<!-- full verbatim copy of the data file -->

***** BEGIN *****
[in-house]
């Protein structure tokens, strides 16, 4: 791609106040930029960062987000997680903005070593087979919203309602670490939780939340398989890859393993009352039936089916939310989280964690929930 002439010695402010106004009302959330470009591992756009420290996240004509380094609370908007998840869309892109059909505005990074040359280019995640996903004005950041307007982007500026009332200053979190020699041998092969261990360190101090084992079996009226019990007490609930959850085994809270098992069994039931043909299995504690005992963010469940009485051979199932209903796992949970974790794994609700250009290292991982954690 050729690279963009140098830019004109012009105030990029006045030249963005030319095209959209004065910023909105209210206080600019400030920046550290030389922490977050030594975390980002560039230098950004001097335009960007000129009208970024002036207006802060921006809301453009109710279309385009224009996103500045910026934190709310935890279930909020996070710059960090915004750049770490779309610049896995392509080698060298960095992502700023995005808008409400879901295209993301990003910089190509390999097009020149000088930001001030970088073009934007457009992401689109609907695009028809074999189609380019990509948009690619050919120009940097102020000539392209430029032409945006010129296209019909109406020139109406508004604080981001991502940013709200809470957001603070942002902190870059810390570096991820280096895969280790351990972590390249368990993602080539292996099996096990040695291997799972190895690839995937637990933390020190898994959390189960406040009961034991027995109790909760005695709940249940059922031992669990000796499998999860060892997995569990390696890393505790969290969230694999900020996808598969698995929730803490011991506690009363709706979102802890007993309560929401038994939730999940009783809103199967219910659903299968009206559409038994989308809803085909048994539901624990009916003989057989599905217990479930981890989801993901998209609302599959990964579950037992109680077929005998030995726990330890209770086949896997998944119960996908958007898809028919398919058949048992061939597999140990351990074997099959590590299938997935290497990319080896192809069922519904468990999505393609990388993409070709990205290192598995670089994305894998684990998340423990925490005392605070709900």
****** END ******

[in-house]
């Protein structure tokens, strides 16, 4: 791609106040930029960062987000997680903005070593087979919203309602670490939780939340398989890859393993009352039936089916939310989280964690929930 002439010695402010106004009302959330470009591992756009420290996240004509380094609370908007998840869309892109059909505005990074040359280019995640996903004005950041307007982007500026009332200053979190020699041998092969261990360190101090084992079996009226019990007490609930959850085994809270098992069994039931043909299995504690005992963010469940009485051979199932209903796992949970974790794994609700250009290292991982954690 050729690279963009140098830019004109012009105030990029006045030249963005030319095209959209004065910023909105209210206080600019400030920046550290030389922490977050030594975390980002560039230098950004001097335009960007000129009208970024002036207006802060921006809301453009109710279309385009224009996103500045910026934190709310935890279930909020996070710059960090915004750049770490779309610049896995392509080698060298960095992502700023995005808008409400879901295209993301990003910089190509390999097009020149000088930001001030970088073009934007457009992401689109609907695009028809074999189609380019990509948009690619050919120009940097102020000539392209430029032409945006010129296209019909109406020139109406508004604080981001991502940013709200809470957001603070942002902190870059810390570096991820280096895969280790351990972590390249368990993602080539292996099996096990040695291997799972190895690839995937637990933390020190898994959390189960406040009961034991027995109790909760005695709940249940059922031992669990000796499998999860060892997995569990390696890393505790969290969230694999900020996808598969698995929730803490011991506690009363709706979102802890007993309560929401038994939730999940009783809103199967219910659903299968009206559409038994989308809803085909048994539901624990009916003989057989599905217990479930981890989801993901998209609302599959990964579950037992109680077929005998030995726990330890209770086949896997998944119960996908958007898809028919398919058949048992061939597999140990351990074997099959590590299938997935290497990319080896192809069922519904468990999505393609990388993409070709990205290192598995670089994305894998684990998340423990925490005392605070709900």